The Exercise That Helps Fight Dementia at Any Age

3 min read
April Laugh / Pixabay, used with permission

A side plank uses resistance to provide a full-body workout.

April Laugh / Pixabay, used with permission

Following a healthful diet, being physically active, using stress management techniques, getting a good night’s sleep, and maintaining overall emotional well-being are all evidence-based tools recommended to improve the lives of people with mild cognitive impairment (MCI) or dementia and even delay or prevent the development of these conditions in those who show no signs of impairment. A recent review of more than 60 studies from around the world found that, of all these “lifestyle medicines,” exercise is likely the most effective and significant intervention.

While those with MCI lead functional lives and the majority won’t progress to a more serious decline in mental capacity, approximately one-third will advance to dementia. Conventional medical treatments for dementia and Alzheimer’s disease (which accounts for up to 70 percent of all dementia cases) are sorely lacking, and those that have been developed show limited effectiveness. Because of the difficulty in finding effective medical treatments, researchers and medical experts also turn to alternative, non-pharmaceutical recommendations, particularly increased physical activity.

A wide variety of physical activities are also associated with more than 30 percent reduction in future development of cognitive decline and memory loss in people who currently show no signs of either. The World Health Organization, WHO, specifically recommends resistance exercise as an effective activity, particularly for older people.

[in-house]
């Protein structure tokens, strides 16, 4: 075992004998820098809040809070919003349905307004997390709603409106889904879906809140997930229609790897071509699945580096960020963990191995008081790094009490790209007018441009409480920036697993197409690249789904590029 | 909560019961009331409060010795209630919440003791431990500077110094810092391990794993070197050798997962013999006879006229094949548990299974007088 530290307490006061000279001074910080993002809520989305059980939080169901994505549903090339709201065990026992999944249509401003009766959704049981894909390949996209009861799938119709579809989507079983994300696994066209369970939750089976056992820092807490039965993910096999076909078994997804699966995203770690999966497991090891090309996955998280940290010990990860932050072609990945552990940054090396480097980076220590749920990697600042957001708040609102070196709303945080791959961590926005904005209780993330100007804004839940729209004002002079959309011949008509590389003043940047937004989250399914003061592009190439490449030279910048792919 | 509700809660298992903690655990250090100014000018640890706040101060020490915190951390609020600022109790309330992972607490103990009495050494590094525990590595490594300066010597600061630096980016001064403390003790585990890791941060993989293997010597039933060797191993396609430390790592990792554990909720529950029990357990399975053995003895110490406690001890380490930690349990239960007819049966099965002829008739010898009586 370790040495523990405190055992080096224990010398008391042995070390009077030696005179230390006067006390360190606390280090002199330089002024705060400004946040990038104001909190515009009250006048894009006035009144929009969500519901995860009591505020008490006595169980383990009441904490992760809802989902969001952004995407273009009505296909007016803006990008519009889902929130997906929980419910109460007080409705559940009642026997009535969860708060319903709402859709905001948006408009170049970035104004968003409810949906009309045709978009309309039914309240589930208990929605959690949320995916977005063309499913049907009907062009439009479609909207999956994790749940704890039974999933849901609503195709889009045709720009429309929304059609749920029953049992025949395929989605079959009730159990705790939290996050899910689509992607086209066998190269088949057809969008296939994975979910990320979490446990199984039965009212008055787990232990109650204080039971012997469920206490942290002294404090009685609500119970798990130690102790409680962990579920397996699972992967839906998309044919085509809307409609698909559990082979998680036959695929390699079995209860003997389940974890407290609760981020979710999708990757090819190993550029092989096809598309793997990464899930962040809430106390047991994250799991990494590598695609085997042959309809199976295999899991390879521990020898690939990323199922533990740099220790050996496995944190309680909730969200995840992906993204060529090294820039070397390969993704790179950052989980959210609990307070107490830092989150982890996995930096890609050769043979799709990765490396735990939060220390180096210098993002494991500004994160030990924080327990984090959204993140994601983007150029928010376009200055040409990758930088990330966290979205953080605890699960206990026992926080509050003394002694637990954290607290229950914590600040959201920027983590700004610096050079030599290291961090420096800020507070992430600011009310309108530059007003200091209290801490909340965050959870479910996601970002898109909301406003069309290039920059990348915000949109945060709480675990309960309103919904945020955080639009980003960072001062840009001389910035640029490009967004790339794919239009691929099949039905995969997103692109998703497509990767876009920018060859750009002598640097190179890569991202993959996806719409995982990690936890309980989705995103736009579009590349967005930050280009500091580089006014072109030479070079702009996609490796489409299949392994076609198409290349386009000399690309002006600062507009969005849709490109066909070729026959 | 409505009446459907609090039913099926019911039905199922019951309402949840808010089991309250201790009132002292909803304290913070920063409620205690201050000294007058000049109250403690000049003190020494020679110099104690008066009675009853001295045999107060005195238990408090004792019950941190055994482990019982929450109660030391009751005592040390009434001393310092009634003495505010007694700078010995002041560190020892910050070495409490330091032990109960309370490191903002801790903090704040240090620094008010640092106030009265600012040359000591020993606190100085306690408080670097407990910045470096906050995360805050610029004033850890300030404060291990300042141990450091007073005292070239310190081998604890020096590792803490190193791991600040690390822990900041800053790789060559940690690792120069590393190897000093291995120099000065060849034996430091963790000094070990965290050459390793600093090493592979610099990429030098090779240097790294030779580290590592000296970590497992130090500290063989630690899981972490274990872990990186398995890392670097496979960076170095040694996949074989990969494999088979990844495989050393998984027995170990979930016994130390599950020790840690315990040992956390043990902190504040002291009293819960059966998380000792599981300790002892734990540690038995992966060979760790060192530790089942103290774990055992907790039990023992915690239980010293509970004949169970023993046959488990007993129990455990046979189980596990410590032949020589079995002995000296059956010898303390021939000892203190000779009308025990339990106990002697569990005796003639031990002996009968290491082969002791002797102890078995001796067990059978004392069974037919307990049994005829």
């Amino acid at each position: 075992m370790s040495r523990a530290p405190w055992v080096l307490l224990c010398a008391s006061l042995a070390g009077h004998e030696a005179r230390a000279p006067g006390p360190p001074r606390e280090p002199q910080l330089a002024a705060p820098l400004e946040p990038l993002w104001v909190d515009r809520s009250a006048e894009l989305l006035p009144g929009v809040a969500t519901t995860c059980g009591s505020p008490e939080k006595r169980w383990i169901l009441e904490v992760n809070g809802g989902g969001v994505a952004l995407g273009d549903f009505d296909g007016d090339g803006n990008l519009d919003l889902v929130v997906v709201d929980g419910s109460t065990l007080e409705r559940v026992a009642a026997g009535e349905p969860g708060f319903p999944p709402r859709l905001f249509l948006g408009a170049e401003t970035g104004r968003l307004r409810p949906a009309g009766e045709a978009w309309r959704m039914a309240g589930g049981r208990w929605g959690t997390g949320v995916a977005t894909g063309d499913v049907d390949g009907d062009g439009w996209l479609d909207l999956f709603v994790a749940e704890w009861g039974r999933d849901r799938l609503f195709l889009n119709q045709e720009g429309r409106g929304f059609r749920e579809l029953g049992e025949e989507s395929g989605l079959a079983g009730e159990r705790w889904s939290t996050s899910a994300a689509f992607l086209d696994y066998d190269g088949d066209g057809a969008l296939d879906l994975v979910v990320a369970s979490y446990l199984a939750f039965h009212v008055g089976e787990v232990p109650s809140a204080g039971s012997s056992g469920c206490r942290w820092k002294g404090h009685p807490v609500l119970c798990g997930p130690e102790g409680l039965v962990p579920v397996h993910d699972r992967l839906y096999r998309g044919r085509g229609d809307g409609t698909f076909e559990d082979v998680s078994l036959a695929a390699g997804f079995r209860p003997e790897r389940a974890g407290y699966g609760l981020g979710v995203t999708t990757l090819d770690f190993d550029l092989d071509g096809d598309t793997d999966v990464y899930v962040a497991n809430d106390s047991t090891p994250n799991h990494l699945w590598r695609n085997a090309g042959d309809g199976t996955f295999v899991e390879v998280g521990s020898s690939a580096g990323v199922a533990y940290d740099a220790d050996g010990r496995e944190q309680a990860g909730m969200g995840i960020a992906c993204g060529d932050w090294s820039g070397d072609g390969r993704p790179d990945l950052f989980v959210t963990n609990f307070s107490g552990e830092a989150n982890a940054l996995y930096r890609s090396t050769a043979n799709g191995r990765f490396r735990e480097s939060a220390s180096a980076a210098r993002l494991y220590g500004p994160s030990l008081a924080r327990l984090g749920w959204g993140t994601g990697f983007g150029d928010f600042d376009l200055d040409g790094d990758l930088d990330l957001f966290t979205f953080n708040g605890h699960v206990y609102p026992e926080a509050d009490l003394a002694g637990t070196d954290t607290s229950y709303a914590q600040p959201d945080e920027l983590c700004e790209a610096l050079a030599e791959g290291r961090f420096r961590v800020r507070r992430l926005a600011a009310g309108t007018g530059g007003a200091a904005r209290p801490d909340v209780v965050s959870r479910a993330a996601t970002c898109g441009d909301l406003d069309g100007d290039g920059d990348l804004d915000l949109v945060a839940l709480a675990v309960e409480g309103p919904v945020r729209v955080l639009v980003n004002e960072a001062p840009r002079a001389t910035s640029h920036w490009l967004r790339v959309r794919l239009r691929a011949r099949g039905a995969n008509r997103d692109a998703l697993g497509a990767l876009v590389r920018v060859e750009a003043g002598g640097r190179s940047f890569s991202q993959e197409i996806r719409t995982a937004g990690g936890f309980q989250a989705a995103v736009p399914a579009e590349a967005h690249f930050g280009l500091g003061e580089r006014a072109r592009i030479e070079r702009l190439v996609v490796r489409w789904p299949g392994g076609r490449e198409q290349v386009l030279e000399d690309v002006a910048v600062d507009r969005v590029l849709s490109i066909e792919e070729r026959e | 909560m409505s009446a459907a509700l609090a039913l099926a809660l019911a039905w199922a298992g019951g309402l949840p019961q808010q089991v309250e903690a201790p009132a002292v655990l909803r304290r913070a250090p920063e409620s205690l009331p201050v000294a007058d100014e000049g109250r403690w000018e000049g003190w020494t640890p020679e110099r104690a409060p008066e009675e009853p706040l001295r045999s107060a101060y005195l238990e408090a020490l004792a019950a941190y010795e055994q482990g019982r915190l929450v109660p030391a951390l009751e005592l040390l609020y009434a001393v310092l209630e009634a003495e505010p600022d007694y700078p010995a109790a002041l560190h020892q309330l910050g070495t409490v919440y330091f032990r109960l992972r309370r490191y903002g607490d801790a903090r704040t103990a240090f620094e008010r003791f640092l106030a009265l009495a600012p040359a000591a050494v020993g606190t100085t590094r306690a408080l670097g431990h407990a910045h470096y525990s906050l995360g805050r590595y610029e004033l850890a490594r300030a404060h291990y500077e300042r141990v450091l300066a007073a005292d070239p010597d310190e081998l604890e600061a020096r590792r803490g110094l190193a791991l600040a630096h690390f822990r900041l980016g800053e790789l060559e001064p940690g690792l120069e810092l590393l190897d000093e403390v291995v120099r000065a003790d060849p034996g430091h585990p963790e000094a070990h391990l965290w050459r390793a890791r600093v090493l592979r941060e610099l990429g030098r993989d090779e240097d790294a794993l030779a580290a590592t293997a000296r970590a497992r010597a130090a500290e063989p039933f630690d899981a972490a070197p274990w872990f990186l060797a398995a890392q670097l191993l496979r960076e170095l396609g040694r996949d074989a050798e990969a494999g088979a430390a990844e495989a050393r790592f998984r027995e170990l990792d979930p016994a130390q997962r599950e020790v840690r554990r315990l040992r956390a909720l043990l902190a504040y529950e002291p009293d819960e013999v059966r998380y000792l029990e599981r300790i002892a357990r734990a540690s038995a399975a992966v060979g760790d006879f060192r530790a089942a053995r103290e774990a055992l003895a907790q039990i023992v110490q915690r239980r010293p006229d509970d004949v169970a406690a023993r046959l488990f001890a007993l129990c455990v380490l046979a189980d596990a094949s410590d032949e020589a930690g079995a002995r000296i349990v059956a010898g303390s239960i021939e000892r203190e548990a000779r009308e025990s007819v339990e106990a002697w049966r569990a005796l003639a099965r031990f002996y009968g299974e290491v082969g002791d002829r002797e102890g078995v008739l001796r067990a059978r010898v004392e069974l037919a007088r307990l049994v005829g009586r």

Resistance training includes any of the many exercises that involve pulling or pushing against the resistance of another object, including your own body. Resistance exercises include squats, chair squats, leg lifts, leg extensions, hip extensions (deadlifts), knee lifts, step-ups, calf raises, lunges, push-ups, wall push-ups, chin-ups, planks, side planks, rowing, and bench pressing. Add-on aids, such as elastic resistance bands, are often used to add more physical tension to resistance exercises.

One Brazilian multi-university review study broke down the evidence behind the WHO recommendation. Resistance exercises protect brain cells and provide cognitive benefits because they reduce inflammation and also reduce the formation of amyloid plaque that damages brain cells and their networks to a degree that disrupts language, reasoning, metabolism, and social behaviors, and eventually leads to death. Resistance exercises have a positive effect not only on brain health but also on bone density, balance, muscle strength, and overall physical function.

All lifestyle interventions—diet, exercise, and everything that goes into psychological well-being—appear to be important factors associated with the preservation of cognitive function, executive function, and memory in adults with and without signs of MCI or dementia. In the case of MCI, lifestyle improvements were especially significant and effective when used as an early intervention. In terms of clinical significance, or the scientific measurement of a meaningful outcome for a significant number of cases, exercise is the current leader of them all.

Note: Speak with your health care provider, physical therapist, or licensed or certified trainer before attempting any new exercises, especially as you get older. A good physical therapist or licensed trainer can adapt most standard exercises to fit your specific needs and prevent injury.

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